Leading philanthropist honoured
Leading philanthropist honoured
One of New Zealand’s leading philanthropists, known for his insightful contributions to education and welfare, is to receive an honorary Doctor of Commerce degree from Victoria University of Wellington at its December graduation ceremony.
Sir Roy McKenzie ONZ, KBE, has spent more than 50 years consistently contributing funds to areas of need in New Zealand society, focusing on improving education for disadvantaged children, early intervention, and research into the welfare of families. In addition to his financial contribution, Sir Roy has taken a personal guiding role in these projects and has established many ventures from his own assessment of community needs.
Vice-Chancellor Professor Stuart McCutcheon says Sir Roy’s foresight in supporting areas of need in society has resulted in many New Zealanders living fuller and happier lives.
“The role of the State as provider has diminished considerably over the past 30 years meaning that the role and the responsibilities of charitable trusts have increased dramatically. Sir Roy’s perception of ‘gaps’ in community need and the solutions he has personally spearheaded are making a positive difference to society – from people in the Deaf community through to children coping with living in stepfamilies.
“It is said that the giving away of money calls for more skill and judgment than the making of it. The insight, effort and generosity Sir Roy has shown in selecting and overseeing his causes will have beneficial repercussions for New Zealand society for many years to come.”
As the heir to the McKenzie retail chain, Sir Roy began training as an accountant at Otago University in 1941. The Second World War interrupted his studies and he served in the RNZAF and RAF on Bomber Command until 1946. He returned to New Zealand to complete his studies at Victoria University. In 1948, he was registered as an Associate Chartered Accountant and commenced work for McKenzies (NZ) Ltd, the family firm. From 1949 to 1970 he was the Executive Director. He also held a number of company directorships including Chairman of Rangatira Ltd, and Founding Director of both Ruapehu Alpine Lifts and the James Cook Hotel.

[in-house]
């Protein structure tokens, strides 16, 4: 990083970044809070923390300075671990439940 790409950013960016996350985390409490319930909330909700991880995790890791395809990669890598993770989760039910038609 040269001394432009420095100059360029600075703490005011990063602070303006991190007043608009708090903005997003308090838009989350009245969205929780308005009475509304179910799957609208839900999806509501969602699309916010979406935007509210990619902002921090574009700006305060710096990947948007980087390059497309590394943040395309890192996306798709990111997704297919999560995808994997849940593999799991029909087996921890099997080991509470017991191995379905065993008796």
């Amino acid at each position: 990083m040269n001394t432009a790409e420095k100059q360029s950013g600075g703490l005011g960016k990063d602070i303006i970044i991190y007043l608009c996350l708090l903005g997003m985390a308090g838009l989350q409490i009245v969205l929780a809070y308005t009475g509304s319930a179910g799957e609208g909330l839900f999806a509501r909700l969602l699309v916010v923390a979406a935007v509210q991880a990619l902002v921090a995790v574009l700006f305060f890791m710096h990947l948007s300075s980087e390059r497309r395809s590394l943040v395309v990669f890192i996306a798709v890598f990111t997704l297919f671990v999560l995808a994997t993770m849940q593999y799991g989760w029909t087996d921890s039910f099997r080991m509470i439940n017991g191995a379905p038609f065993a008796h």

Sir Roy's contribution to philanthropy in New Zealand has been outstanding. He was on the J R McKenzie Trust Board from 1947-93, and chaired it for 17 years; in addition he substantially increased the Trust's assets. He also set up two other grant-making bodies – the McKenzie Education Foundation and the Roy McKenzie Foundation, both of which were renowned for their innovative approaches to supporting community endeavour. He still serves on the Deaf Decade Trust, the J R McKenzie Youth Education Fund and the Nga Manu Nature Reserve Trust.
Sir Roy’s involvement in philanthropy has been matched by his direct activity in community organisations. He has been prominent in developing and supporting many organisations, including Outward Bound Trust, the New Zealand Council for Educational Research, Birthright, the Women’s Refuge, Te Omanga Hospice, SPELD NZ Ltd, Seabrook McKenzie Centre, The McKenzie Residential School in Christchurch, and others. It is estimated that Sir Roy has directed more than $50 million towards these organisations.
Victoria University’s staff and students have been important beneficiaries of Sir Roy’s sustained support and leadership. Through the range of projects which he has funded, Sir Roy has shown both long-term vision and practical concern for wellbeing of students, particularly those facing disadvantage.
In 1971, the McKenzie Education Foundation funded the University Teaching Development Centre – the first specialist tertiary teaching centre of its kind in New Zealand designed to identify and deliver standards of teaching excellence for academic staff. The Roy McKenzie Foundation also funded the establishment of the Sign Language Dictionary Project, which was completed by a team of Deaf and hearing researchers over the period 1992-1997. In 1995, Sir Roy created a scholarship for Palliative Care Nursing students. Then, in 2002, he supported the establishment of the Roy McKenzie Centre for the Study of Families, which carries out important research into family formations, transitions and relationships in New Zealand. These are but a few examples of Sir Roy’s contribution to the University.
Sir Roy has received many awards in recognition of his contributions, including the Order of New Zealand, Knight Commander of the Order of the British Empire and Honorary Doctor of Literature at Massey University. He has been an active Rotarian, receiving their highest international 'service above self' award in 1996 and the rare Paul Harris Five Jewel Award in 1997.